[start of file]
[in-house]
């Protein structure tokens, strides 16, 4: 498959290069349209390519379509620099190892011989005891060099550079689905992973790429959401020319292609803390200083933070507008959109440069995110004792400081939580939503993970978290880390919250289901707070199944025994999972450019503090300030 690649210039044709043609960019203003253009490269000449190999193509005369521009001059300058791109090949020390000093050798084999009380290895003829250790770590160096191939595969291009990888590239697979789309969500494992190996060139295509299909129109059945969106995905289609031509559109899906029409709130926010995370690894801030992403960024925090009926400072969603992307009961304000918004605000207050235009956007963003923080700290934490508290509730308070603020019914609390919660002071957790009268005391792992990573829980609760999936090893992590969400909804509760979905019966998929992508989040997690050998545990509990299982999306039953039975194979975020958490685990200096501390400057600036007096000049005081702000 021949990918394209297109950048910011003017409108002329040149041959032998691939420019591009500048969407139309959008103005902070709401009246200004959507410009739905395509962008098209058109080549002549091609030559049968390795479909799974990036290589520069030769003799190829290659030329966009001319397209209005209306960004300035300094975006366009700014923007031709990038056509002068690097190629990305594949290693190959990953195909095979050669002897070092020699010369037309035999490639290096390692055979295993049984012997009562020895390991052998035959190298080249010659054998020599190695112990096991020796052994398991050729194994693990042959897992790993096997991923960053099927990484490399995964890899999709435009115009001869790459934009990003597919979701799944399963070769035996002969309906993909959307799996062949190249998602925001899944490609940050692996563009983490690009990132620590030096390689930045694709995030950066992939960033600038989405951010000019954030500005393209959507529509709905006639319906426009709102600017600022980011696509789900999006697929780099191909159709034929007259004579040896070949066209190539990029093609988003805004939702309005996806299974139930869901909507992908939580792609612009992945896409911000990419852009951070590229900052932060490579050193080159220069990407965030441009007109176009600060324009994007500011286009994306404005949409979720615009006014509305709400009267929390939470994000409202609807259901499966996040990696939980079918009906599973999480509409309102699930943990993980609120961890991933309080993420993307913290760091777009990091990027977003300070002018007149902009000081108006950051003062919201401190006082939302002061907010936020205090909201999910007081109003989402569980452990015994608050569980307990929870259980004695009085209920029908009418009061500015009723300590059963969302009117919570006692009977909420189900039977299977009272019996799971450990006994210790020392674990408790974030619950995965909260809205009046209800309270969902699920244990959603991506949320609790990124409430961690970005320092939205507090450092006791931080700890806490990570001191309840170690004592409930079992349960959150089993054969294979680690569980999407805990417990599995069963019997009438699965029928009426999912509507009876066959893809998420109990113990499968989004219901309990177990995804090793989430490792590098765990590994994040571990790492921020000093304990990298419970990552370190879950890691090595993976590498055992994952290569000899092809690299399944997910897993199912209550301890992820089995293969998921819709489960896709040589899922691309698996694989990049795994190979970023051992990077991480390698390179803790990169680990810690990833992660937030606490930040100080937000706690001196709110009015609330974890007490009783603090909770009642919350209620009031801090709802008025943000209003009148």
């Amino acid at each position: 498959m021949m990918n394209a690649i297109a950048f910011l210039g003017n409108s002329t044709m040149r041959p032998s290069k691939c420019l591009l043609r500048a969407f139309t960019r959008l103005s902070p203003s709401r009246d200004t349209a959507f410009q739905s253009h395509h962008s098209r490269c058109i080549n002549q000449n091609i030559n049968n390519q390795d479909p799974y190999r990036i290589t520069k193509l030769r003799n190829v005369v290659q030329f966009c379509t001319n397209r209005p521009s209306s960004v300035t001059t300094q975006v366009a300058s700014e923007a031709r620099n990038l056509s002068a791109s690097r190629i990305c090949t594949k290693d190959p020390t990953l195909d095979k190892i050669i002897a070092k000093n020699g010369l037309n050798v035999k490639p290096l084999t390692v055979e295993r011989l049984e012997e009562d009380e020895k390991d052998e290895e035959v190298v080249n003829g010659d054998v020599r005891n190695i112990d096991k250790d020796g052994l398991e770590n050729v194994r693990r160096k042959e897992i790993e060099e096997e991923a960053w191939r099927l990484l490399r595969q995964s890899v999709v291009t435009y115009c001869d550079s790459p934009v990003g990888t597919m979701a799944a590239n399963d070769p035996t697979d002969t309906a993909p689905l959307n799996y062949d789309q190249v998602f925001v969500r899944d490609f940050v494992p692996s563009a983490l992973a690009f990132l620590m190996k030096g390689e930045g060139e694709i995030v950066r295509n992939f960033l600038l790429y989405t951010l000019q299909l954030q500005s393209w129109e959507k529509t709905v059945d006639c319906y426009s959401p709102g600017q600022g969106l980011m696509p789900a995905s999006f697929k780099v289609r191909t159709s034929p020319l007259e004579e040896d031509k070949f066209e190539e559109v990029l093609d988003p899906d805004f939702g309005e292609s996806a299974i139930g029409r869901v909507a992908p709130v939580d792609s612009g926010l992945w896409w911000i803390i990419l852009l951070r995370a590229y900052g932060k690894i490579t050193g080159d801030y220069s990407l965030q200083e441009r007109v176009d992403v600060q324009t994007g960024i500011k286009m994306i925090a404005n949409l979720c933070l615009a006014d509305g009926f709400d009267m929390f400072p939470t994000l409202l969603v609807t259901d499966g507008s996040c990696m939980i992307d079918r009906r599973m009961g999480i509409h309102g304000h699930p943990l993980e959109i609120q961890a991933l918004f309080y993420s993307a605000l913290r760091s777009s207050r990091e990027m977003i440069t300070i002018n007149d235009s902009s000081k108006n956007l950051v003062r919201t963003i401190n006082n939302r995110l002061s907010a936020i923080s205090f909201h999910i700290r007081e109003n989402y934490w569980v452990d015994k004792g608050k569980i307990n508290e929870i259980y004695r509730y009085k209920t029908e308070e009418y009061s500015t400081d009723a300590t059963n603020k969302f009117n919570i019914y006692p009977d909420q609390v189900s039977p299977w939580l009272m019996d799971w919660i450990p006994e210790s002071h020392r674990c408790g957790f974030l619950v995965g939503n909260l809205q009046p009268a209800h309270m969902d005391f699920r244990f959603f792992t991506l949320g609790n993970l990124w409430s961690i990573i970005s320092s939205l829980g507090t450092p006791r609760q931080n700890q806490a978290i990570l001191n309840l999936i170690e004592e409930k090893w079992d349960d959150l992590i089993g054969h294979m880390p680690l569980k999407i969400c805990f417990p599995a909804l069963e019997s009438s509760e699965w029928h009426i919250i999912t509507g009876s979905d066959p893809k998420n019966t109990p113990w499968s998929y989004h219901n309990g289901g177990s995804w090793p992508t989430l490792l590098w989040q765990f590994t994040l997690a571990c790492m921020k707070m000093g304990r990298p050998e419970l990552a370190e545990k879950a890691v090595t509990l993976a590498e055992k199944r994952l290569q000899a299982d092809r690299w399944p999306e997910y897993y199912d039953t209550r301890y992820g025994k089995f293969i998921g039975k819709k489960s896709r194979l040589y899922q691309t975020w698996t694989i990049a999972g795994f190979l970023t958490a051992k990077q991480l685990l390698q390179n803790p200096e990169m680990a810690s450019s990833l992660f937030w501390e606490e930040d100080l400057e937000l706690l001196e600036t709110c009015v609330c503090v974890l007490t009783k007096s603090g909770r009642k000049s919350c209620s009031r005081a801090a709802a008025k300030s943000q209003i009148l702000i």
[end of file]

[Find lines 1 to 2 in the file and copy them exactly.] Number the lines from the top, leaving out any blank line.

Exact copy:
[in-house]
């Protein structure tokens, strides 16, 4: 498959290069349209390519379509620099190892011989005891060099550079689905992973790429959401020319292609803390200083933070507008959109440069995110004792400081939580939503993970978290880390919250289901707070199944025994999972450019503090300030 690649210039044709043609960019203003253009490269000449190999193509005369521009001059300058791109090949020390000093050798084999009380290895003829250790770590160096191939595969291009990888590239697979789309969500494992190996060139295509299909129109059945969106995905289609031509559109899906029409709130926010995370690894801030992403960024925090009926400072969603992307009961304000918004605000207050235009956007963003923080700290934490508290509730308070603020019914609390919660002071957790009268005391792992990573829980609760999936090893992590969400909804509760979905019966998929992508989040997690050998545990509990299982999306039953039975194979975020958490685990200096501390400057600036007096000049005081702000 021949990918394209297109950048910011003017409108002329040149041959032998691939420019591009500048969407139309959008103005902070709401009246200004959507410009739905395509962008098209058109080549002549091609030559049968390795479909799974990036290589520069030769003799190829290659030329966009001319397209209005209306960004300035300094975006366009700014923007031709990038056509002068690097190629990305594949290693190959990953195909095979050669002897070092020699010369037309035999490639290096390692055979295993049984012997009562020895390991052998035959190298080249010659054998020599190695112990096991020796052994398991050729194994693990042959897992790993096997991923960053099927990484490399995964890899999709435009115009001869790459934009990003597919979701799944399963070769035996002969309906993909959307799996062949190249998602925001899944490609940050692996563009983490690009990132620590030096390689930045694709995030950066992939960033600038989405951010000019954030500005393209959507529509709905006639319906426009709102600017600022980011696509789900999006697929780099191909159709034929007259004579040896070949066209190539990029093609988003805004939702309005996806299974139930869901909507992908939580792609612009992945896409911000990419852009951070590229900052932060490579050193080159220069990407965030441009007109176009600060324009994007500011286009994306404005949409979720615009006014509305709400009267929390939470994000409202609807259901499966996040990696939980079918009906599973999480509409309102699930943990993980609120961890991933309080993420993307913290760091777009990091990027977003300070002018007149902009000081108006950051003062919201401190006082939302002061907010936020205090909201999910007081109003989402569980452990015994608050569980307990929870259980004695009085209920029908009418009061500015009723300590059963969302009117919570006692009977909420189900039977299977009272019996799971450990006994210790020392674990408790974030619950995965909260809205009046209800309270969902699920244990959603991506949320609790990124409430961690970005320092939205507090450092006791931080700890806490990570001191309840170690004592409930079992349960959150089993054969294979680690569980999407805990417990599995069963019997009438699965029928009426999912509507009876066959893809998420109990113990499968989004219901309990177990995804090793989430490792590098765990590994994040571990790492921020000093304990990298419970990552370190879950890691090595993976590498055992994952290569000899092809690299399944997910897993199912209550301890992820089995293969998921819709489960896709040589899922691309698996694989990049795994190979970023051992990077991480390698390179803790990169680990810690990833992660937030606490930040100080937000706690001196709110009015609330974890007490009783603090909770009642919350209620009031801090709802008025943000209003009148």